Winter Relief for Ukraine's Children
UNICEF is scaling up life-sustaining programs to help children in Ukraine make it through the long winter. More help is needed.
It has been almost a year since the war in Ukraine escalated, uprooting children and their families and turning day-to-day life into an unimaginable struggle. Intensified attacks on critical urban infrastructure in October destroyed 40 percent of the nation's power plants, leaving children to face the extreme winter cold without heat or electricity. Full-scale attacks continue across the country.
Delivering lifesaving support to children and families living without heat or electricity
UNICEF was in Ukraine before the conflict began; in the months since, UNICEF has stayed and delivered, working around the clock to scale up lifesaving programs for children and their families. To keep children warm as temperatures plummet, UNICEF is distributing winter clothing kits, and extending child care services and humanitarian cash payments. Children's eyes light up as they open a UNICEF box to find a coat, pants, sweater, thermal underwear, socks, mittens and a hat.
UNICEF is also providing heating and fuel for schools, along with generators and heat pumps for hospitals. More help is needed: UNICEF stands with the children of Ukraine and will continue working with partners to support them through the war and beyond.
Eight-year-old Eva and her mother, Tamara, live in a 107-square-foot room in Dubky town, a temporary modular housing complex set up in the city of Irpin for families displaced by the war. The family's home was destroyed early on in the fighting. They lose power for eight hours at a time, and when water comes out of the faucet, it's icy cold. Eva and her older sister, Sofiya, wear three sweaters day and night.
Tetyana and her children, 11-year-old Karina, 5-year-old Davyd and 5-year-old Oleksandra, also live in one of the units in the modular town — essentially rows of shipping containers, visible in the background. Until Feb. 24, 2022, the family's home was an apartment in a quiet, leafy town near Kyiv. The day after the shelling began, they fled with only a single suitcase. The bridge connecting Kyiv and Irpin exploded in front of them as they evacuated, terrifying the children.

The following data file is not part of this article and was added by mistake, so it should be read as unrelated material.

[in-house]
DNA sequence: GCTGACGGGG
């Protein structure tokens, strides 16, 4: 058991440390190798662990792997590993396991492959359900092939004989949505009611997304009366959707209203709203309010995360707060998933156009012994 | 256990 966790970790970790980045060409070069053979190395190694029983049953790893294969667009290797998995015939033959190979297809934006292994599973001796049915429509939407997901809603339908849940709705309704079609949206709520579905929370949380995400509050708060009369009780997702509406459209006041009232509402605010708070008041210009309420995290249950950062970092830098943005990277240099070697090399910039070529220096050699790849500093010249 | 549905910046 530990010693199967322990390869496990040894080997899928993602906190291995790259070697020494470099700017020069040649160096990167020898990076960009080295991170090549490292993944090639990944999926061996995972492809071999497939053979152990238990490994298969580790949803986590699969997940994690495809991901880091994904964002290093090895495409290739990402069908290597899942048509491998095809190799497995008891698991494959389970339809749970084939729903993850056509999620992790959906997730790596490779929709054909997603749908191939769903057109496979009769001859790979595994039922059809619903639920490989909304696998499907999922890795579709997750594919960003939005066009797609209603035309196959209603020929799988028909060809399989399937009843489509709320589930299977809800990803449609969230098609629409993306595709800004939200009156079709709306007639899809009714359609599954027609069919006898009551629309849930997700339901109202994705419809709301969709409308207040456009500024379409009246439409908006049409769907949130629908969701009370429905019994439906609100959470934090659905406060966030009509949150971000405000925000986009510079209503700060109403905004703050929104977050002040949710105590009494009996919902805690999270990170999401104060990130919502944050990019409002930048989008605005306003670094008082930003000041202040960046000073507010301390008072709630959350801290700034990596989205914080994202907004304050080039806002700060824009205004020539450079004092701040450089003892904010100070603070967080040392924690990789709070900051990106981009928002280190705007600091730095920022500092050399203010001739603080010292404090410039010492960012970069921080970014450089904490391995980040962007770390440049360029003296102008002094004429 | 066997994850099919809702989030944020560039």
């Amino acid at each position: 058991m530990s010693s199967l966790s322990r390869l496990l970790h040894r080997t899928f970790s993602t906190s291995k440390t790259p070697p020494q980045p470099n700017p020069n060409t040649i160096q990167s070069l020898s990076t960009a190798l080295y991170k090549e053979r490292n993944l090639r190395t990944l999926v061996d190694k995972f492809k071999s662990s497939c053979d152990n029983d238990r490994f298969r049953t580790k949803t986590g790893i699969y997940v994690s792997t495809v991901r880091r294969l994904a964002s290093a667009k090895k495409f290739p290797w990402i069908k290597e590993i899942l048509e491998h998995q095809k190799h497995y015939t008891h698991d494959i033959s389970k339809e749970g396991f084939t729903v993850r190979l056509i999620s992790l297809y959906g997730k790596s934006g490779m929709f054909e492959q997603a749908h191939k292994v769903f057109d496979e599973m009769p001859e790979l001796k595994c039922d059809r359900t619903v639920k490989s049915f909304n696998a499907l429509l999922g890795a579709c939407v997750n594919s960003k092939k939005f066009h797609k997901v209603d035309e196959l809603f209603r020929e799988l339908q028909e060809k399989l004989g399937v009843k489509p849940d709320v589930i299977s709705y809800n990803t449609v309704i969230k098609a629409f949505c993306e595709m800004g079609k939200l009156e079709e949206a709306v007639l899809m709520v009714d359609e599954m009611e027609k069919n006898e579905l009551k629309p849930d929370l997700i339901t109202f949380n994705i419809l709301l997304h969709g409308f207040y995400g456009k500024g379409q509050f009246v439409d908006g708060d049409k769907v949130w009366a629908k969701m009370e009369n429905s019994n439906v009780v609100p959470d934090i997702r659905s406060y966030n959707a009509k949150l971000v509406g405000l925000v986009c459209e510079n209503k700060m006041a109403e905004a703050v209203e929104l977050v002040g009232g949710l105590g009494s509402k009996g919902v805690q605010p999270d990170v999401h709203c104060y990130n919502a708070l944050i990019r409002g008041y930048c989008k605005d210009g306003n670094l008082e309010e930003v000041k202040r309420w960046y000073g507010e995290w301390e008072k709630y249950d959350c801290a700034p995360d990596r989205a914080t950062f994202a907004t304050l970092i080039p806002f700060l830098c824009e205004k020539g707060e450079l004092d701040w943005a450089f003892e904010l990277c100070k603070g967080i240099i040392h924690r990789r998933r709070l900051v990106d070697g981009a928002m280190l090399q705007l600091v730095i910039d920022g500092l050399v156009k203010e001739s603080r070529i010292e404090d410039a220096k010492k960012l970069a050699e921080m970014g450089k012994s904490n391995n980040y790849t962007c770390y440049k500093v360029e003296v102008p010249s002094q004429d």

Not long after Tetyana and the children left home, their apartment caught fire and everything inside burned, including all the children's clothes and toys. Until recently, there was no heat in their temporary housing unit. The children began to get sick. Karina has asthma; Davyd, above, suffers from psoriasis. Tetyana spends all her money on medicine for her children.
Eldar, 8, and his 10-year-old sister, Milena, live in Dubky town with their parents, grandmother and five siblings. They're trying to keep up with their studies online, but when the power goes out, so does the Internet, so they can't access their classes. Milena longs to return to in-person school. "I like going to school. Even though there are air raids now and you must go to the basement. Even if it's cold at school, I still really want to be there, not to sit online."
Seven-year-old Zhenya hasn't been in school since last February. "Because of the possibility of missile attacks on schools and kindergartens, my school is afraid to open," he says. He studies remotely, in between frequent blackouts. His parents heat pots of water on a gas stove to warm the room they share. It's already dusk by 4 p.m., and Zhenya is afraid to be home alone, so his mother brings him to work and he waits until she is ready to leave, late in the evening. At home, he turns on a battery-powered lamp and builds a cardboard tank.
"The rules of war are clear — children and the essential infrastructure they rely on to survive must be protected," UNICEF Executive Director Catherine Russell said in December. "It is also essential that UNICEF and our humanitarian colleagues have the rapid and unimipeded access to children and families in need of humanitarian assistance, no matter where they are."
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